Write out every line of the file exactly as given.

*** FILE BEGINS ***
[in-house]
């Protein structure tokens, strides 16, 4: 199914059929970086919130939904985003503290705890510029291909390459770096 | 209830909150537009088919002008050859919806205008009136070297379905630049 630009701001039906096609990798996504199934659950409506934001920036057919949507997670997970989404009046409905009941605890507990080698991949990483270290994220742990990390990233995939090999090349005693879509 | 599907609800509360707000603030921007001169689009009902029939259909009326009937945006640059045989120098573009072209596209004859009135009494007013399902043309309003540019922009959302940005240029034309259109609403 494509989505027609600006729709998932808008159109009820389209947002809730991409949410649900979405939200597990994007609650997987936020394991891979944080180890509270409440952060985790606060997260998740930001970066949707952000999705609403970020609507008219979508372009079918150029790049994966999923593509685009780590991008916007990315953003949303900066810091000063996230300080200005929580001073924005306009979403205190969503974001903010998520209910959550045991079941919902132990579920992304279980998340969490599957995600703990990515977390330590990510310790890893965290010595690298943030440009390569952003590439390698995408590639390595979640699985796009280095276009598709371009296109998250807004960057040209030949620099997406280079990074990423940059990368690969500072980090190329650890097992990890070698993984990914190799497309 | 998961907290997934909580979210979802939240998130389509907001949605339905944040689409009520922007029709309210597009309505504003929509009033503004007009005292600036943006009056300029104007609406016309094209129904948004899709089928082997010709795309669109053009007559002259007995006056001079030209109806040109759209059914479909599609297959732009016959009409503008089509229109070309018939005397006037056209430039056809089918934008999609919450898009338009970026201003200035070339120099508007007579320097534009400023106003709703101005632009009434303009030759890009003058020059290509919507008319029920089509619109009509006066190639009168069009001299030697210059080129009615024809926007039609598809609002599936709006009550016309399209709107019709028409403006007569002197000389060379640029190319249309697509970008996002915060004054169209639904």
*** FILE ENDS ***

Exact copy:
[in-house]
């Protein structure tokens, strides 16, 4: 199914059929970086919130939904985003503290705890510029291909390459770096 | 209830909150537009088919002008050859919806205008009136070297379905630049 630009701001039906096609990798996504199934659950409506934001920036057919949507997670997970989404009046409905009941605890507990080698991949990483270290994220742990990390990233995939090999090349005693879509 | 599907609800509360707000603030921007001169689009009902029939259909009326009937945006640059045989120098573009072209596209004859009135009494007013399902043309309003540019922009959302940005240029034309259109609403 494509989505027609600006729709998932808008159109009820389209947002809730991409949410649900979405939200597990994007609650997987936020394991891979944080180890509270409440952060985790606060997260998740930001970066949707952000999705609403970020609507008219979508372009079918150029790049994966999923593509685009780590991008916007990315953003949303900066810091000063996230300080200005929580001073924005306009979403205190969503974001903010998520209910959550045991079941919902132990579920992304279980998340969490599957995600703990990515977390330590990510310790890893965290010595690298943030440009390569952003590439390698995408590639390595979640699985796009280095276009598709371009296109998250807004960057040209030949620099997406280079990074990423940059990368690969500072980090190329650890097992990890070698993984990914190799497309 | 998961907290997934909580979210979802939240998130389509907001949605339905944040689409009520922007029709309210597009309505504003929509009033503004007009005292600036943006009056300029104007609406016309094209129904948004899709089928082997010709795309669109053009007559002259007995006056001079030209109806040109759209059914479909599609297959732009016959009409503008089509229109070309018939005397006037056209430039056809089918934008999609919450898009338009970026201003200035070339120099508007007579320097534009400023106003709703101005632009009434303009030759890009003058020059290509919507008319029920089509619109009509006066190639009168069009001299030697210059080129009615024809926007039609598809609002599936709006009550016309399209709107019709028409403006007569002197000389060379640029190319249309697509970008996002915060004054169209639904």